Milford will have pipeline taskforce
MILFORD – Selectmen decided Monday night that Milford, like Amherst and some of the other towns in the path of a planned natural gas pipeline, will form a task force.
The decision came after five homeowners from the Settlement Lane area of Federal Hill gave a detailed “tag-team” slide presentation, laying out their opposition to a 36-inch pipeline that would go through backyards, and in some cases, homes, as part of a plan from Kinder Morgan, an energy transmission company, to expand its pipeline.
The meeting was held in the Town Hall Auditorium, and there were about 60 people in the audience.
Of the four selectmen present, three of them said they are personally opposed to the pipeline plan.
Chairman Gary Daniels said he will wait to decide his position until after he attends the open house Kinder Morgan is holding in Milford next week to explain its planned expansion of the Tennessee Gas Pipeline.
Homeowner Jeff Wells said a pipeline would become a soft target for terrorists, a pipeline disaster would take out the electric power lines, that there are 134 homes in the area that would be within 1,000 feet of an “incineration zone” if the pipeline were to detonate.
Todd McCartney, the organizer of the opposition, said Kinder Morgan’s plan avoids churches and school, but not homes, and for Kinder Morgan, “it’s clear that a neighborhood of some 130 houses is not a concern.”
Other presenters attacked the company’s credibility, its attention to detail, its truthfulness and its safety record, saying the company was deceptive when it estimated the size of a proposed compression station in Mason.
The station would be about 15 times bigger – “one of the largest in the United States” one of the homeowners said – than the one shown during the company’s Jan. 5 presentation in Milford.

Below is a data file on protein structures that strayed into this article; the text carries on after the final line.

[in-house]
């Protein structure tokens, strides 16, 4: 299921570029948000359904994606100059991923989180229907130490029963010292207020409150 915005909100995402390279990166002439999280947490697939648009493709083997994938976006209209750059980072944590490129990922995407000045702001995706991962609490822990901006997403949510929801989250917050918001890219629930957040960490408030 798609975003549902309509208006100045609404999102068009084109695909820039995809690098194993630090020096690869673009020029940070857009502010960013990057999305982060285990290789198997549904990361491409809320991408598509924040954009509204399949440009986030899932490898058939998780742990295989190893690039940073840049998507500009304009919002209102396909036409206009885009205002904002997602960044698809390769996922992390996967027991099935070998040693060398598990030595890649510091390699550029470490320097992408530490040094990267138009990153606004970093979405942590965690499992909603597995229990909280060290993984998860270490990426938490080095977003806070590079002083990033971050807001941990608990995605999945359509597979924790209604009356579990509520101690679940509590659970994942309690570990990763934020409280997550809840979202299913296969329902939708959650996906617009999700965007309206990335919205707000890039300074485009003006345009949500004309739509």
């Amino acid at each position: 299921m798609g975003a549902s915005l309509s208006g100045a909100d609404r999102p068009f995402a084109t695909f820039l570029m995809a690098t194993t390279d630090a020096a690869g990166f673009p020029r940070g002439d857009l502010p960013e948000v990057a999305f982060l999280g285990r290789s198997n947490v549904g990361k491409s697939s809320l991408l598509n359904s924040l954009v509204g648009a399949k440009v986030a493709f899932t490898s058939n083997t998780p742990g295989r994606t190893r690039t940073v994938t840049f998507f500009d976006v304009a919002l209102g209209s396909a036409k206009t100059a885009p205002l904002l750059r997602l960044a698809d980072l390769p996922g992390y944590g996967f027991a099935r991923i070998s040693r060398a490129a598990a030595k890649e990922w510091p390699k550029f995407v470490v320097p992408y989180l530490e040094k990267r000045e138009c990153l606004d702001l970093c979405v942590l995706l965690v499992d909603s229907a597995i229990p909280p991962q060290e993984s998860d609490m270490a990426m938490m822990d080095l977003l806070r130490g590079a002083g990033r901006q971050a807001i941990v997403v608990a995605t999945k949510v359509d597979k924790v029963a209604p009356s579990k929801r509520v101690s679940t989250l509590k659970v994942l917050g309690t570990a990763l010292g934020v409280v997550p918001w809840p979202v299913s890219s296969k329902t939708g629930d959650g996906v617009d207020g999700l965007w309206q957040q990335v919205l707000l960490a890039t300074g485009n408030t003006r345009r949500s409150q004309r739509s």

They also talked about noise and air pollution, potential threats to private wells and the danger from frost heaves and from electromagnetic charges under power lines, as well as the loss of trees that now screen their views of the power lines. They also said statements by Kinder Morgan about the use of herbicides has been contradictory.
Homeowner Eric Nickerson questioned the money Kinder Morgan said it would pay the towns and the number of permanent positions that would be created, saying they are part of “a whole trust issue.”
Kinder Morgan’s plan follows the electric power lines through 76 miles, beginning in Cheshire County, going through Mason, Milford, Amherst and Merrimack, Londonderry and Hudson until it heads south to Dracut, Mass.
Milford homeowners also questioned the need for the gas pipeline, saying none of the natural gas would be used in this area and would be exported through Canada to Europe and Asia.
Town Administrator Mark Bender told people that “facts, figures and details will win the day,” and he is meeting with other administrators on Jan. 20.
The homeowners’ presentation will be on the town website, officials said.
Several people in the audience got up to speak against the pipeline. After one man expressed pessimism about Milford’s ability to fight a company that makes huge contributions to Congressmen, Selectman Mike Putnam cited the success of the Market Basket boycott last summer.
“It’s going to take everyone in this room to push the federal government in the right direction,” he said.
Selectmen said they will finalize the task force’s charge at their next meeting.
Last week, about 50 Amherst residents attended their selectmen’s meeting on the Kinder Morgan pipeline and learned the town is forming a task force.
Kathy Cleveland can be reached at 673-3100 or